In a trance-like state I went to the refrigerator and quickly took out one raw ravioli and ate it. Then I walked away, shame-filled, only to be back for another less than a minute later. I did this until every one of them was eaten.
That’s how I spent one Thanksgiving some years ago.
That year I wasn’t making the trek to be with family and no local invitations had materialized.
While I was lonely and sad to be spending the day solo, I had intended to make a special meal of fresh butternut squash ravioli with browned butter.
The meal never came to be because leading up to it I was overtaken with shame about my out of control relationship with food, guilt for planning a “carb and fat-laden” meal, and intense feelings of sadness I didn’t know how to experience.
So I mindlessly ate cold raw ravioli until they were gone and my belly ached and I crawled into bed to watch something on television that would take me as far away from my reality as possible.
When I think about what’s changed in my life that makes that night feel like such a distant memory and such an impossibility today it boils down to peace.
And peace isn’t something I declared in one broad sweeping moment from which I never looked back.
Peace was something I had to declare moment by moment. Urge by urge. Frightful thought to frightful thought. Peace became my practice and like any practice there was no expectation that I perform flawlessly right out of the gate.
To this day calling for a truce is one of my favorite disarmament tools.
Here’s how it might go:
Recognize that you’re in opposition, afraid, or feeling threatened. You might be feeling opposed to your feelings, to your thighs, to your dinner plate, or to your scale. Make a point to learn the symptoms of being at war. Notice what it feels like so you can recognize it better next time.
Name your experience. “I’m feeling at war” or “I’m feeling like I’m on the opposing team playing against ______.”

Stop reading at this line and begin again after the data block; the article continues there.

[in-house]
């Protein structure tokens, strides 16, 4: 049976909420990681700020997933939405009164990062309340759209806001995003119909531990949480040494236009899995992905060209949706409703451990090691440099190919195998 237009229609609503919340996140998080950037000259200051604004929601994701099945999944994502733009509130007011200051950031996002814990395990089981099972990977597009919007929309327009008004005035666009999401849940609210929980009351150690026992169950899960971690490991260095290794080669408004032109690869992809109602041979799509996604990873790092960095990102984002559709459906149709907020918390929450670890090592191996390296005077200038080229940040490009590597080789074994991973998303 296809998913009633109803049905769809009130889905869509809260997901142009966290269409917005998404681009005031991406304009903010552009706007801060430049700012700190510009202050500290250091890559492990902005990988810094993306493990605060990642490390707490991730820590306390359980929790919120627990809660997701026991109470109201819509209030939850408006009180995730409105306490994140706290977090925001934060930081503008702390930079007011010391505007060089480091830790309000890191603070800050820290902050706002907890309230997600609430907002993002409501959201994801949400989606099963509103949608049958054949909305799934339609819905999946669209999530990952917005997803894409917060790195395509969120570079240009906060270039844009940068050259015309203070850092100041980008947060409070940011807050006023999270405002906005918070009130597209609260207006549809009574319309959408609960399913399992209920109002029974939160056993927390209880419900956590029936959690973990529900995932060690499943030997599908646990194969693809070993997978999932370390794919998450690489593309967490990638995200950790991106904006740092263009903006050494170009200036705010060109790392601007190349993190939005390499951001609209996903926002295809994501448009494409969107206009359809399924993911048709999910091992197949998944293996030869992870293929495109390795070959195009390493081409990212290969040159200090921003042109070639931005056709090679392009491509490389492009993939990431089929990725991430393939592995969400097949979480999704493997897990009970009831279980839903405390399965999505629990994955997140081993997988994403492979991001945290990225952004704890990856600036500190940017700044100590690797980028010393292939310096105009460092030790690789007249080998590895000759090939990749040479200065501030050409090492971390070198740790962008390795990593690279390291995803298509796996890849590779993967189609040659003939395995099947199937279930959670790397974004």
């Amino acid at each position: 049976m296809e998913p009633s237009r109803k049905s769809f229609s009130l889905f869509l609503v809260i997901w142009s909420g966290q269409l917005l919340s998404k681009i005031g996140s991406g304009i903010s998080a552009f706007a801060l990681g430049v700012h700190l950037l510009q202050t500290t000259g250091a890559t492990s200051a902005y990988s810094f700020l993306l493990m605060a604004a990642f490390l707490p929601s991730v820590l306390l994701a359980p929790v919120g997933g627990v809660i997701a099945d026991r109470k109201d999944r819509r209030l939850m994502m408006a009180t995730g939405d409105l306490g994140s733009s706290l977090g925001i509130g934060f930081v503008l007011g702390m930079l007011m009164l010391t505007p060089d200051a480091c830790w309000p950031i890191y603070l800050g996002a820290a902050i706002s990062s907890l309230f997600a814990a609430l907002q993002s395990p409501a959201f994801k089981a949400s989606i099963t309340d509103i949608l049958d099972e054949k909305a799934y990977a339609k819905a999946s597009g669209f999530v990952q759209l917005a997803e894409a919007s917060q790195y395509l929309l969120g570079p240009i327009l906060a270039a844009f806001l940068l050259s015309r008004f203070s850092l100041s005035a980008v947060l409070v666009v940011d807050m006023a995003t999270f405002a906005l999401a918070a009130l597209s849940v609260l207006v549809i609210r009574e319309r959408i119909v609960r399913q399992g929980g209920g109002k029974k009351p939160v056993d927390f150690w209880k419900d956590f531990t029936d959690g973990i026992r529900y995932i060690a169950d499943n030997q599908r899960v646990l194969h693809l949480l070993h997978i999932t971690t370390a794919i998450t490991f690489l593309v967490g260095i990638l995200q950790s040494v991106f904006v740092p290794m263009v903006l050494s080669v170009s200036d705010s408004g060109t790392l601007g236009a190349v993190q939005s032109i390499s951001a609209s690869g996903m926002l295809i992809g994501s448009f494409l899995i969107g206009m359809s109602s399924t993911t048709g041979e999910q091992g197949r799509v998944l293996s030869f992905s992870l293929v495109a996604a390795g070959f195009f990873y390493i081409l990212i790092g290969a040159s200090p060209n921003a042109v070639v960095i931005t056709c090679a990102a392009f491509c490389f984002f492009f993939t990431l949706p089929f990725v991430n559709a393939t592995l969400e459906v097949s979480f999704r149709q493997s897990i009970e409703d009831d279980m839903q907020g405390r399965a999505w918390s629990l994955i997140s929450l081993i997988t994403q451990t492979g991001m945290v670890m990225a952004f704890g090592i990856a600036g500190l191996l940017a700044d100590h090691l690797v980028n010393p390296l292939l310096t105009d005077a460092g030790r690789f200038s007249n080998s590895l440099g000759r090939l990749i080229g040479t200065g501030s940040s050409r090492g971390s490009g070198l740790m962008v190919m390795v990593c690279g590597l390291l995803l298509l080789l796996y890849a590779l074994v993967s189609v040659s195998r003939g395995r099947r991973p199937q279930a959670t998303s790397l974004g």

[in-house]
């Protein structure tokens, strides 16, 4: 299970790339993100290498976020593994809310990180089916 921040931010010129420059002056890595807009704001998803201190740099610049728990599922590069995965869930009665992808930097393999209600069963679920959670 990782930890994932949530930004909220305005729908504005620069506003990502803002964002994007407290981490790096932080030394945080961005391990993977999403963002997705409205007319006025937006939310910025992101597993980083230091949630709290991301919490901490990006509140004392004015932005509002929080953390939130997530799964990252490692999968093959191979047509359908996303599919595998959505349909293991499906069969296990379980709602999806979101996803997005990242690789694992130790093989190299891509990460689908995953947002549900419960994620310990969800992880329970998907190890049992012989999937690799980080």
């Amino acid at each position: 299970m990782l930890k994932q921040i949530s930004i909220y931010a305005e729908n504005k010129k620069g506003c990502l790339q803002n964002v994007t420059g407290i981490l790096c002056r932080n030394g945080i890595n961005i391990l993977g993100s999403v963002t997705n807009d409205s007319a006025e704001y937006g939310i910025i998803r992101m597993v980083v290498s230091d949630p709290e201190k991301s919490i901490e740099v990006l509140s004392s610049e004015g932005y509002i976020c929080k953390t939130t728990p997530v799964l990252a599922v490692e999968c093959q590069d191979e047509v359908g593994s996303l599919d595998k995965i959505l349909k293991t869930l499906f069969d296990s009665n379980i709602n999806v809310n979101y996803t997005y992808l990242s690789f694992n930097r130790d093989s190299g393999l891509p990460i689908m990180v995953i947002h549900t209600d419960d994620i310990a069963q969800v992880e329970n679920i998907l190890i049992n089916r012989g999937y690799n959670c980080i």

Breathe. Feel the sensation of your breath entering and exiting your lungs.
Pause. Even if for one minute, decide to stay put with your experience. Don’t get up. Don’t distract yourself. Stay. If you can only do ten seconds, then start with ten seconds.
Inquire. Be curious. Ask with sincerity:
Sweetheart, how are you? What’s hurting?
How does the tug-of-war feel?
What are you resisting?
Where did you learn that [what you’re fighting] is something to fear/resist?
What would/could it look like to call a truce?
What if you’re actually on the same team at what you’re fighting?
What if, just in this moment right now, you put down the weapon and proceed from here gently, holding your own hand?
Can you, just for now, choose peace over everything else?
Another helpful addition to this practice, one that came in handy in interrupting my lightening fast dash to the kitchen, was designating a special chair as a my remembering chair. In my living room I have a big, oatmeal-colored linen wingback chair that I love and I used it as a sacred place to pause and remember myself. Many times I would only pause there for a moment before I would get pulled gravitationally toward food, but over time those moments got longer, the choices more plentiful, and my own ceasefire grew deeper roots.
I don’t know if I’d have been able to stop myself from eating all the ravioli in their cold, raw state had I asked these questions or sat in that chair. I don’t know if I would have made it to the table with a hot, lovingly prepared meal that night had I just hit the pause button.
I do know however that I practiced this for years after that Thanksgiving and over time it worked. It allowed me to slow things down enough to have a choice in what was happening. This practice allowed me to slow myself down enough to see that what I thought was the enemy (myself, my body, food) was actually an ally. This practice allowed me to see that there was nothing to fear in the present reality of my experience.
Pausing for peace is a favorite practice and when paired with self-compassion I’ve seen it move mountains.